Body art through foot decoration preceded recorded history. The contemporary shoe originated as a foot decoration that covered the plantar surface. Continued shoe use attests to perhaps an inherent need in humans for aesthetic expression once the essentials of survival are dealt with, and social norms that induce compliance with fashion. Since this form of aesthetic expression involved a cost in terms of health and mobility, they were first used in the age of civilizations by elite groups that could survive with attenuated mobility from both shoes and disorders caused by them.
The use of shoes continues as body art, but are now worn by humans that need to be mobile and require a durable foot considering the long life expectancy of contemporary humans, therefore footwear use comes at a substantial mobility and health cost. The solution is barefoot weight bearing, but barefoot weight-bearing outside of the home this is resisted because of implicit and explicit social norms enforcing footwear use, and perhaps pseudo-science suggesting that the human foot needs protection offered by shoes.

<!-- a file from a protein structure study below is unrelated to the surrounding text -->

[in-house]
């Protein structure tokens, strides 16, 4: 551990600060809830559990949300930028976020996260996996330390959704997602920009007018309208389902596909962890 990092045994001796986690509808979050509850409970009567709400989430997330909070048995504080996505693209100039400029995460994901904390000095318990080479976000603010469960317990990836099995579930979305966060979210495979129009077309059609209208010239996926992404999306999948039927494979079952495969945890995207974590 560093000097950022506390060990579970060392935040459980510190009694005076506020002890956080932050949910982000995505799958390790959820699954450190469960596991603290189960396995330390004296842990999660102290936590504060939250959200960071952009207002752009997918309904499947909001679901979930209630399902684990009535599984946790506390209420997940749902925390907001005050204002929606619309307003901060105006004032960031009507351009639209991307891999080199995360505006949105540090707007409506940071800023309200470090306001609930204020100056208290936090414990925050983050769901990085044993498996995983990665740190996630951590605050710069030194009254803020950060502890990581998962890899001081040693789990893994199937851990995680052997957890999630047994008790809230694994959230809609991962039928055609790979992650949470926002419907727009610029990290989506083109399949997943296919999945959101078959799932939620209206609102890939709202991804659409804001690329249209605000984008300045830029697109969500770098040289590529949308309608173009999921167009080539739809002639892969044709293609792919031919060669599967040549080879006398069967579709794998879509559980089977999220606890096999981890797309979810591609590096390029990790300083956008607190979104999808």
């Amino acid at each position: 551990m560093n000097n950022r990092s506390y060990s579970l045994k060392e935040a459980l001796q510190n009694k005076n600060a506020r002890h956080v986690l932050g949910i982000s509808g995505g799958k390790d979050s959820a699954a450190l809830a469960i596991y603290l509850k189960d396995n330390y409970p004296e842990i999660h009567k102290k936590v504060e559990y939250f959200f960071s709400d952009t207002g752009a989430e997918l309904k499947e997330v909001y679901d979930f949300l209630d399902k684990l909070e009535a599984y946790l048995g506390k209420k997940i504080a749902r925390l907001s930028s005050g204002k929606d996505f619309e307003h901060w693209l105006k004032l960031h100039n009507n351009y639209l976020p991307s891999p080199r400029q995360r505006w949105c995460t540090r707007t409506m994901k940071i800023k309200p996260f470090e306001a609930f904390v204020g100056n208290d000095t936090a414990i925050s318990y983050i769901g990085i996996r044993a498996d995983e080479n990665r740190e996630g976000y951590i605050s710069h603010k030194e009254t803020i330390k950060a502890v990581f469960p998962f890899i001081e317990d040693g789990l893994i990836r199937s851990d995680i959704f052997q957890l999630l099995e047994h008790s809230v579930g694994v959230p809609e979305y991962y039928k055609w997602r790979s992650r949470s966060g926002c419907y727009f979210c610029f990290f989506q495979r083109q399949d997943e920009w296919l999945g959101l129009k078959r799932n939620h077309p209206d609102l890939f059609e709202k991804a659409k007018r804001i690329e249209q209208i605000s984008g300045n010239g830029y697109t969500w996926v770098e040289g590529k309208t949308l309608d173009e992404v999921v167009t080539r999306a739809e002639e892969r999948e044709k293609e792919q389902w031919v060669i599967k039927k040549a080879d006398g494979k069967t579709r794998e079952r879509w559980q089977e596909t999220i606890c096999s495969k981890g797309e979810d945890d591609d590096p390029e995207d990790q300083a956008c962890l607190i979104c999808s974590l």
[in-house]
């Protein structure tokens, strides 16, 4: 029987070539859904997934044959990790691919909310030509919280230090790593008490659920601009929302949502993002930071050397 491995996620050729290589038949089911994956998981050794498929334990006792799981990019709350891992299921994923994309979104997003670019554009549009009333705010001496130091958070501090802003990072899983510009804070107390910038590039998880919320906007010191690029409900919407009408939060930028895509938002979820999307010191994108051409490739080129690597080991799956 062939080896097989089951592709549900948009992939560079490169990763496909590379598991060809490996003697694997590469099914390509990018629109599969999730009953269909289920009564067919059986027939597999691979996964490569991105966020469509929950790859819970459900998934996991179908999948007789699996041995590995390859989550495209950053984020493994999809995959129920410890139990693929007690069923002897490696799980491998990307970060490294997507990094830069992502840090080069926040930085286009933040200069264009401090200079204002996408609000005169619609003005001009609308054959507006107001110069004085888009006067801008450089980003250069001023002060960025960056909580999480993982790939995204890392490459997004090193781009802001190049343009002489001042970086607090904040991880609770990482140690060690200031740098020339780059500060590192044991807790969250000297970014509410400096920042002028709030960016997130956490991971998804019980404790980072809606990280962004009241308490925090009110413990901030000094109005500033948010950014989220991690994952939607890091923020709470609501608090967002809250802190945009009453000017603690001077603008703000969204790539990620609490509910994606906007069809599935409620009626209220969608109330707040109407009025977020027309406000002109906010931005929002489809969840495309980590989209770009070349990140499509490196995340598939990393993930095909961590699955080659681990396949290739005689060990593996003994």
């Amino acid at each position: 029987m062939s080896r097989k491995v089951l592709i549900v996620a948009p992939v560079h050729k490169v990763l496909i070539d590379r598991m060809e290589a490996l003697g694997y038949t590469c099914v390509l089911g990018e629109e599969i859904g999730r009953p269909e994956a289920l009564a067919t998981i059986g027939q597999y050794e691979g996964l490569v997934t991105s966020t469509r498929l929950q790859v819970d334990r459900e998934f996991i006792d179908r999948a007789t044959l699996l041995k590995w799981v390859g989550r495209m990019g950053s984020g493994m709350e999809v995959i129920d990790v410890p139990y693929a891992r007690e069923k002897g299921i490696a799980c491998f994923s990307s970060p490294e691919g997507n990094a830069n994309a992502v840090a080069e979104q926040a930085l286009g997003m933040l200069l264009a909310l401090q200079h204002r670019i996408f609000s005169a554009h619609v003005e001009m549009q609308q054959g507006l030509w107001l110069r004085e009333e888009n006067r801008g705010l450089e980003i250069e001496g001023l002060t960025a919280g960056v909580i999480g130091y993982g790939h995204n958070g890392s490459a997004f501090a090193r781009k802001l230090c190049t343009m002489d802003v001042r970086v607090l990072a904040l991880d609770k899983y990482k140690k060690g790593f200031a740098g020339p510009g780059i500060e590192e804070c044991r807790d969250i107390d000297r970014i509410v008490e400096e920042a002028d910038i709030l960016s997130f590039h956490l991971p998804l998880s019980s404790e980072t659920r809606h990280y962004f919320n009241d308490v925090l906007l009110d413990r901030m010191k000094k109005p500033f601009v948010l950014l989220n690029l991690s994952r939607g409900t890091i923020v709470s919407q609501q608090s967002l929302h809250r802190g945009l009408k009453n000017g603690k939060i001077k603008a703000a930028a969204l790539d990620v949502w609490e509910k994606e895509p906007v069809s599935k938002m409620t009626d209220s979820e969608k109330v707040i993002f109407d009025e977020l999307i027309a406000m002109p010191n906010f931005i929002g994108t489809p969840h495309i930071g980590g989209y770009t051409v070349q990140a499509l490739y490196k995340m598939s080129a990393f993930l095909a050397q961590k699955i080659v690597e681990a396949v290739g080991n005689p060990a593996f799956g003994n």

A shoe sole placed as an interface between the plantar surface of the foot and support surface attenuates sensory feedback used by humans for safe locomotory mechanics and stability. The only solution is the quasi-shoe. This is defined as a foot decoration that appears to be a shoe, therefore will obviate social norms for shoe use, and the inherent desire of humans for body art through foot decoration. It differs from a shoe in that it lacks a sole at least in part, so that essential locations of the plantar surface remain bare to allow plantar sensory feedback essential to safe mobility and stability.